During his campaign, President Donald J. Trump proposed to build a wall at the Mexican-American border. On Dec. 22, 2018, he shut down the government in response to the refusal for wall funds from Congress. More than a month later, he conceded to reopen the government without wall funds, making this the longest shut down in history. During the shutdown, there was considerable opposition to the wall questioning the wall’s morality, notably from Speaker-designate Nancy Pelosi (D-Calif.,12) and Pope Francis.
On Sunday, Feb. 3, Barbra “Babs” Casbar Siperstein died at the age of 76 as reported by the gay rights advocacy group Garden State Equality. Siperstein was a champion of LGBTQ+ rights as her legacy is marked by advocacy and progress of the community. She was the first elected transgender member of the Democratic National Committee and part of the advisory board for the Department of Women’s and Gender Studies at Rutgers University, as reported by The Daily Targum.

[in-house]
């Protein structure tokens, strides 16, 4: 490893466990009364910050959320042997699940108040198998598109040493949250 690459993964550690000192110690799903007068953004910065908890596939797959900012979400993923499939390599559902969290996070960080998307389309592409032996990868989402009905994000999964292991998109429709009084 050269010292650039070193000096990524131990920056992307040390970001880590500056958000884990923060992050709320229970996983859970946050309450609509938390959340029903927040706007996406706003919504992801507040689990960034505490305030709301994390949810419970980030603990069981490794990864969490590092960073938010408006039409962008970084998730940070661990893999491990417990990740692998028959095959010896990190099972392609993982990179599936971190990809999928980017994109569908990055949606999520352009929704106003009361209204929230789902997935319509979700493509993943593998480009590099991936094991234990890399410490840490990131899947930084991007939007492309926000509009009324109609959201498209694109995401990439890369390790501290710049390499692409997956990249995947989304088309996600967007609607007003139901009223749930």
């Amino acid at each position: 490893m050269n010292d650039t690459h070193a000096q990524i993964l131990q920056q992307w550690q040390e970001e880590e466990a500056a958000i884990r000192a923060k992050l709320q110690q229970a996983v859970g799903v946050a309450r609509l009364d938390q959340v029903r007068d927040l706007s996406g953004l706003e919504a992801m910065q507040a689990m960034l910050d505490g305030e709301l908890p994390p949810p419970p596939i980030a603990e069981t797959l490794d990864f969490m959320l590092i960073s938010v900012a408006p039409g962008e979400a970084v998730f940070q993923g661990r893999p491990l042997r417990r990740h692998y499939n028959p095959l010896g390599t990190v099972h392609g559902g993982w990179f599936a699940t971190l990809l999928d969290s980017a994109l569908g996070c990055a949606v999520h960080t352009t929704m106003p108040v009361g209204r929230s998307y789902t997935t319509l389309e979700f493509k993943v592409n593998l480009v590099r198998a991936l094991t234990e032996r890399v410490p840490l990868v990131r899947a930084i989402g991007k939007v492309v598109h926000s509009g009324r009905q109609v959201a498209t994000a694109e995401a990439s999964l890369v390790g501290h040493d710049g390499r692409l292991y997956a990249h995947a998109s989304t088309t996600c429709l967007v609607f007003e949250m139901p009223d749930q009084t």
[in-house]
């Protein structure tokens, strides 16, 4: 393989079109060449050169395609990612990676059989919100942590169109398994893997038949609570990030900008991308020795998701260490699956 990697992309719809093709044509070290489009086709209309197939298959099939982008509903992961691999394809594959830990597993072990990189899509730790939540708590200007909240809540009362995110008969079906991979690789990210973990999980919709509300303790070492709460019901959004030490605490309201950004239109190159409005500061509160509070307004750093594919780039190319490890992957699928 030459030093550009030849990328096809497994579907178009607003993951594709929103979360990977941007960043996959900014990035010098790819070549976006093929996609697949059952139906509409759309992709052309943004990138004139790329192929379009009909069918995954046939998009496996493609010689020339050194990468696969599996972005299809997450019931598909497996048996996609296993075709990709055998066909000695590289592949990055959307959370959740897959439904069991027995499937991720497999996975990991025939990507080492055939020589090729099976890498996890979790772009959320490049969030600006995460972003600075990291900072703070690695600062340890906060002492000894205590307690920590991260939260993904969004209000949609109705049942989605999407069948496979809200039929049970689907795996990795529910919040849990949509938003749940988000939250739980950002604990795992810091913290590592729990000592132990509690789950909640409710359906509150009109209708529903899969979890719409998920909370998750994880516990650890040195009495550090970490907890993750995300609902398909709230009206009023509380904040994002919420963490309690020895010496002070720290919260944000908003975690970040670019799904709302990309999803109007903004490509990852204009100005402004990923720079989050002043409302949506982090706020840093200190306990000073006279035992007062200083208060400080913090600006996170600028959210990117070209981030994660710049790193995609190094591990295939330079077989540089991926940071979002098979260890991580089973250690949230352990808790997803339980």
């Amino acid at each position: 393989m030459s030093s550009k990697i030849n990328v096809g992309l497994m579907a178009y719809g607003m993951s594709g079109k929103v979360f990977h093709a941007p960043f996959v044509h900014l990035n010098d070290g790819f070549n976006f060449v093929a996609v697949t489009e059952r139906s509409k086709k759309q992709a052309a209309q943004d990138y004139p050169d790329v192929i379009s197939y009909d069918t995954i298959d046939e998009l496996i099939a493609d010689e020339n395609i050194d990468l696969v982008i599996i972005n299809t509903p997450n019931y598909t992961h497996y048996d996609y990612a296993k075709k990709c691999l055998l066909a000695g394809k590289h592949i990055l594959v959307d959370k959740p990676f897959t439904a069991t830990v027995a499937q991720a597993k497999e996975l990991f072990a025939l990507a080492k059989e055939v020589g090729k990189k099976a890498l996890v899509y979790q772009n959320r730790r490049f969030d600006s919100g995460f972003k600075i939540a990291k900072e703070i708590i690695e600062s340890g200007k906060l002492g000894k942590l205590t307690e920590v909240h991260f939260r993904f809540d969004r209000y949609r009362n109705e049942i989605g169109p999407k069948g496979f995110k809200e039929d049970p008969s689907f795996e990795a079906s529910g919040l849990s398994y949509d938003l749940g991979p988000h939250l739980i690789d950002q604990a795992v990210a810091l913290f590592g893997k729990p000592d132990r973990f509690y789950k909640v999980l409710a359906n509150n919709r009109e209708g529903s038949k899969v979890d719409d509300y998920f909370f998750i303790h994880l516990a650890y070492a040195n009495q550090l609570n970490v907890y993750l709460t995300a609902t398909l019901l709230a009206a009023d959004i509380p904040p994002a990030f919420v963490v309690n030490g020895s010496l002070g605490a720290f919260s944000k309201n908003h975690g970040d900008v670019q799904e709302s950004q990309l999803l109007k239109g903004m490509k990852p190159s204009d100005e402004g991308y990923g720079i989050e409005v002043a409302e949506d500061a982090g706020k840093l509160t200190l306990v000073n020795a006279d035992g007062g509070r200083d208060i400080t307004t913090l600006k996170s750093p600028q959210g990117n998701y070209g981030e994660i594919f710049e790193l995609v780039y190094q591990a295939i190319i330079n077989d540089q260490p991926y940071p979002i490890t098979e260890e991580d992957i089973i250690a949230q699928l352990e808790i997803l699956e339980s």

As hard as it may be, put aside for one moment any and every matter of mainstream political discourse that holds importance to you. Whether it be an opinion on the economy, immigration, abortion or healthcare, we can all unite behind the significance of national security as it is the one interest that we inherently share with one another. We will undoubtedly witness later tonight a shameful attempt to divide us along the lines of our own safety, as President Donald J. Trump will deliver his State of the Union address.
My piece this week is inspired by Brianna Wiest’s article “This Is What ‘Self-Care’ REALLY Means, Because It’s Not All Salt Baths And Chocolate Cake.” This article will be based off the ideas discussed in Wiest’s piece, as they have caused me to re-examine and research what self-care entails, socially, politically and economically in present-day American society.
On the weekend of Jan. 19, social media was in a frenzy as footage showed a group of white, Catholic students wearing “Make America Great Again” hats surrounding a group of Native American demonstrators. Immediately, most mainstream media outlets, a handful of celebrities and other respected figures collectively bashed the teenagers. Fury on social media gathered as people cited the incident as an example of the deep racism that exists in the United States.